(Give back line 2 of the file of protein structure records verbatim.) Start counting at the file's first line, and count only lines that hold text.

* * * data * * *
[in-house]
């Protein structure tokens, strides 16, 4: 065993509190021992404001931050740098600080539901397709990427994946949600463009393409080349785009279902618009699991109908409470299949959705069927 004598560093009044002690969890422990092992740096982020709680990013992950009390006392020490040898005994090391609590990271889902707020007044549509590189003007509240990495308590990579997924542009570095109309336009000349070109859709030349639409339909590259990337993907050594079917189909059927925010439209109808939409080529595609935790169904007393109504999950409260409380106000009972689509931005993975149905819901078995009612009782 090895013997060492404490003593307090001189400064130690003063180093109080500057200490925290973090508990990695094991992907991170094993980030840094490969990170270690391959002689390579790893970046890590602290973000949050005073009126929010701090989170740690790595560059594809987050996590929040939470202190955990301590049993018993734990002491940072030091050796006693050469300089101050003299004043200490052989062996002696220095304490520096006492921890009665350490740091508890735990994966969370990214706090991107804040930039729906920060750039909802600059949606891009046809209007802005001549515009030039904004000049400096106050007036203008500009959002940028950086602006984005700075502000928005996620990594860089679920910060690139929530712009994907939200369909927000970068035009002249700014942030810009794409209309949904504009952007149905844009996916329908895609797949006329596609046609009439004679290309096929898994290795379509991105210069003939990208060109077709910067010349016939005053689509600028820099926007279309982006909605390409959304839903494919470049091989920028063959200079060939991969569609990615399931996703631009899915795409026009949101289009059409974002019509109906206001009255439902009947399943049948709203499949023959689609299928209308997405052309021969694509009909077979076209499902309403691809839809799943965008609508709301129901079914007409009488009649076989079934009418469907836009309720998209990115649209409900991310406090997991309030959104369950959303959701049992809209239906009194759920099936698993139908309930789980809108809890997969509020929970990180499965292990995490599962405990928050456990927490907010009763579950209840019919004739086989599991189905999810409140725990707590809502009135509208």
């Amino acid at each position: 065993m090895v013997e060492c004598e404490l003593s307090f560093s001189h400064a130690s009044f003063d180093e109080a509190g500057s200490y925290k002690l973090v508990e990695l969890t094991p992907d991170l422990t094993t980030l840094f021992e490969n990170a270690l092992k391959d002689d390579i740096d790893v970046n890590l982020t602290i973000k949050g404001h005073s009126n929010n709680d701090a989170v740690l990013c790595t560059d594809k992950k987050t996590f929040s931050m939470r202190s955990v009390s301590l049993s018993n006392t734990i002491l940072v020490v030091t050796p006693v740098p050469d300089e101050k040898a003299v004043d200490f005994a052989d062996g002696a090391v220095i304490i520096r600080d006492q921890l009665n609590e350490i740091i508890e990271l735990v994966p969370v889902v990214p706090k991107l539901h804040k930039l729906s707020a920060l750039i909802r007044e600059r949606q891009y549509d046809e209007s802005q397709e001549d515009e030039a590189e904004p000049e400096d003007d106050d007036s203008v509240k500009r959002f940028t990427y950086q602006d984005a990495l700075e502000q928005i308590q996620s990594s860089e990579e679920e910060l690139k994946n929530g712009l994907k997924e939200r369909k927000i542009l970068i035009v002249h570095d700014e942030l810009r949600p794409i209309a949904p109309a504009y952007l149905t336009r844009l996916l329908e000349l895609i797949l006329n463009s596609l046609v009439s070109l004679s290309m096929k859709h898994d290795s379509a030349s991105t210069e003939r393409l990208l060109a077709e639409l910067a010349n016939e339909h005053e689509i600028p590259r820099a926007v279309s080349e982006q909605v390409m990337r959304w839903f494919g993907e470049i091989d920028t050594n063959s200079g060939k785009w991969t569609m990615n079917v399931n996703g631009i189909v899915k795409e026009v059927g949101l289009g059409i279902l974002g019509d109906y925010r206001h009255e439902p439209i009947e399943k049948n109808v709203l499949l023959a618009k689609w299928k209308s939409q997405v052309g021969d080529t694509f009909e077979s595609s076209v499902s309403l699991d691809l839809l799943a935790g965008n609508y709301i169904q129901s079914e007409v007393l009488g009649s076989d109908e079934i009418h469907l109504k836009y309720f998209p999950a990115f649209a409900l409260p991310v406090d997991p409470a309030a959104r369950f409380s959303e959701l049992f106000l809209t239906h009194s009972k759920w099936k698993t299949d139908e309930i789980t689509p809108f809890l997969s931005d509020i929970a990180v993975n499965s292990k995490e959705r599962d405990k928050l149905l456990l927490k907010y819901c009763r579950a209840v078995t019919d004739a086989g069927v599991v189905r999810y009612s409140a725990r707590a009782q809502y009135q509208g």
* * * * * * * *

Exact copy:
């Protein structure tokens, strides 16, 4: 065993509190021992404001931050740098600080539901397709990427994946949600463009393409080349785009279902618009699991109908409470299949959705069927 004598560093009044002690969890422990092992740096982020709680990013992950009390006392020490040898005994090391609590990271889902707020007044549509590189003007509240990495308590990579997924542009570095109309336009000349070109859709030349639409339909590259990337993907050594079917189909059927925010439209109808939409080529595609935790169904007393109504999950409260409380106000009972689509931005993975149905819901078995009612009782 090895013997060492404490003593307090001189400064130690003063180093109080500057200490925290973090508990990695094991992907991170094993980030840094490969990170270690391959002689390579790893970046890590602290973000949050005073009126929010701090989170740690790595560059594809987050996590929040939470202190955990301590049993018993734990002491940072030091050796006693050469300089101050003299004043200490052989062996002696220095304490520096006492921890009665350490740091508890735990994966969370990214706090991107804040930039729906920060750039909802600059949606891009046809209007802005001549515009030039904004000049400096106050007036203008500009959002940028950086602006984005700075502000928005996620990594860089679920910060690139929530712009994907939200369909927000970068035009002249700014942030810009794409209309949904504009952007149905844009996916329908895609797949006329596609046609009439004679290309096929898994290795379509991105210069003939990208060109077709910067010349016939005053689509600028820099926007279309982006909605390409959304839903494919470049091989920028063959200079060939991969569609990615399931996703631009899915795409026009949101289009059409974002019509109906206001009255439902009947399943049948709203499949023959689609299928209308997405052309021969694509009909077979076209499902309403691809839809799943965008609508709301129901079914007409009488009649076989079934009418469907836009309720998209990115649209409900991310406090997991309030959104369950959303959701049992809209239906009194759920099936698993139908309930789980809108809890997969509020929970990180499965292990995490599962405990928050456990927490907010009763579950209840019919004739086989599991189905999810409140725990707590809502009135509208």